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Does "I direct that all of my household furnishings and personal belongings' include the personal vehicle.

Altoona, PA |

Next section says 'all the rest, residue and remainder' I bequeath to'. The vehicle was not mentioned specifically anywhere in the will.

Attorney Answers 4


  1. In my experience the car would not be included in the household items clause (it's usually limited to moveable household property only). The "residue" clause is the catchall for all other assets not specifically mentioned and I would typically interpret a will to go along with that. I am guessing this makes a difference in how the estate goes? Keep in mind if the residuary beneficiaries can agree on who gets the car, the value of the car will be included as part of that person's share so perhaps the other beneficiaries of the residue would get more "other stuff"

    This is not legal advice nor intended to create an attorney-client relationship. The information provided here is informational in nature only. This attorney may not be licensed in the jurisdiction which you have a question about so the answer could be only general in nature. Visit Steve Zelinger's website: http://www.stevenzelinger.com/


  2. I agree with Attorney Zellinger. A vehicle is not generally identified as a personal belonging or as personal property.

    ** LEGAL DISCLAIMER ** My response above is not legal advice and it does not establish an attoreny-client relationship. When responding to questions posted on Avvo, I provide a general purpose response based on California law as I am licensed in California. In reviewing my response, you are specifically advised that your use of, or reliance upon any response I provide is not advisable. I do not have all relevant background details or facts related to your issue / matter, thus I am not in a position to give you legal advice. Further, your review, use of, or reliance upon my response does not establish an attorney-client relationship between us nor does it qualify as a legal consultation for any purpose. For specific advice regarding your particular circumstances, you should consult and retain local counsel. Law Offices of Eric J. Gold www.EGoldLaw.com Telephone: 818-279-2737 Email: service@egoldlaw.con


  3. This sounds like sloppy drafting to me. I think it could go either way, if challenged in court. Most Wills are more precise and include a provision that specifically addresses motor vehicles. This is sometimes in the section dealing with personal property and sometimes not.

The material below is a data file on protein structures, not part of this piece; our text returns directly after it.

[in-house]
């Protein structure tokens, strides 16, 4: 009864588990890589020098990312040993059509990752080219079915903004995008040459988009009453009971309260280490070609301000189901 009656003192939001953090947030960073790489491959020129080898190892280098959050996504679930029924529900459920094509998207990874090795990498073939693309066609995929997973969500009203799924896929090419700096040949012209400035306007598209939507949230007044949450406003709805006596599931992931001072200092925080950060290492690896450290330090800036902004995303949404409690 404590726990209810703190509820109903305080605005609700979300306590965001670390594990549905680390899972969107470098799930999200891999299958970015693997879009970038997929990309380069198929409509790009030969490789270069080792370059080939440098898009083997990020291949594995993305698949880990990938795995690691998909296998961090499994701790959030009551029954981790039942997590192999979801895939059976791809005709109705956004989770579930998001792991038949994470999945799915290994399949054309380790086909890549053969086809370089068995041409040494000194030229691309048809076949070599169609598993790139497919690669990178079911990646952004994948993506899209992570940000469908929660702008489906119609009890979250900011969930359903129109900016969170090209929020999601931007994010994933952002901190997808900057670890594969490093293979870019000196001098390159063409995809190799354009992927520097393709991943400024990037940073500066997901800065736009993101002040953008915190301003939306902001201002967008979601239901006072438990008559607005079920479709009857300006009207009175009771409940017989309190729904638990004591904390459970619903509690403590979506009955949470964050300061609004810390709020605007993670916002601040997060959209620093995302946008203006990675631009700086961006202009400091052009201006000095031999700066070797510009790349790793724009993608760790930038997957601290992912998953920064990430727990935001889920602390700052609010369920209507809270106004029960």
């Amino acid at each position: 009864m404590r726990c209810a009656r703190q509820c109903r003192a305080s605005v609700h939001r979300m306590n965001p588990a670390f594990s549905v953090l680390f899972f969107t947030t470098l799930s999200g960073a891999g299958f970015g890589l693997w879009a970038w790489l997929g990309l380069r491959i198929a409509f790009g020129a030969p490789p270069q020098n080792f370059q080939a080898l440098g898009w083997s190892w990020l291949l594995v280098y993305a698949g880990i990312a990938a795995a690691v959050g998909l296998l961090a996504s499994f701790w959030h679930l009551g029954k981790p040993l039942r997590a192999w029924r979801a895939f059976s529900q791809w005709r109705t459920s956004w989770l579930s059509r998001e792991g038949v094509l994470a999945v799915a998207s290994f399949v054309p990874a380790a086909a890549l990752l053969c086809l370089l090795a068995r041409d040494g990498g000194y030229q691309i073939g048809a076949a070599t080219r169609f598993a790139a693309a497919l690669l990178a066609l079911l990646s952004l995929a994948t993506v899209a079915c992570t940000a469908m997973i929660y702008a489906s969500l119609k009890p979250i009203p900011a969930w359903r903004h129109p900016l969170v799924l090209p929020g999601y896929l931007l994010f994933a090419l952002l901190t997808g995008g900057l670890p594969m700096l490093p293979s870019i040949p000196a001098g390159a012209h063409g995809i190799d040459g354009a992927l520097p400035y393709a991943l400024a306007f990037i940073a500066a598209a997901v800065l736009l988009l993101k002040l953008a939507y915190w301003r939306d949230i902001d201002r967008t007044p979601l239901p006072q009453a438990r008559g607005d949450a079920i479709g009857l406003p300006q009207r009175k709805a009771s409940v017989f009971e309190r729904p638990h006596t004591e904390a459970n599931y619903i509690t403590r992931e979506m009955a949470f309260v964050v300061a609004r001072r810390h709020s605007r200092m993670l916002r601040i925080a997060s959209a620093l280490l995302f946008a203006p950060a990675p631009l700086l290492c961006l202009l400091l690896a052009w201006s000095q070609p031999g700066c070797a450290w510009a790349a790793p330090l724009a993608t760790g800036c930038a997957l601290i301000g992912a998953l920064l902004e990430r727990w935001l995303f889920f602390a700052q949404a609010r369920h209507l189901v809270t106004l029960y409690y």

James Frederick

    ***Please be sure to mark if you find the answer "helpful" or a "best" answer. Thank you! I hope this helps. ***************************************** LEGAL DISCLAIMER I am licensed to practice law in the State of Michigan and have offices in Wayne and Ingham Counties. My practice is focused in the areas of estate planning and probate administration. I am ethically required to state that the above answer does not create an attorney/client relationship. These responses should be considered general legal education and are intended to provide general information about the question asked. Frequently, the question does not include important facts that, if known, could significantly change the answer. Information provided on this site should not be used as a substitute for competent legal advice from a licensed attorney that practices in your state. The law changes frequently and varies from state to state. If I refer to your state's laws, you should not rely on what I say; I just did a quick Internet search and found something that looked relevant that I hoped you would find helpful. You should verify and confirm any information provided with an attorney licensed in your state. I hope you our answer helpful!


  4. I agree with Attorney Frederick in that it might go either way.
    Generally I think that it would not be included.
    If the other heirs agree that you should have the auto-it would not be a problem.

    The answer given does not imply that an attorney-client relationship has been established and your best course of action is to have legal representation in this matter.

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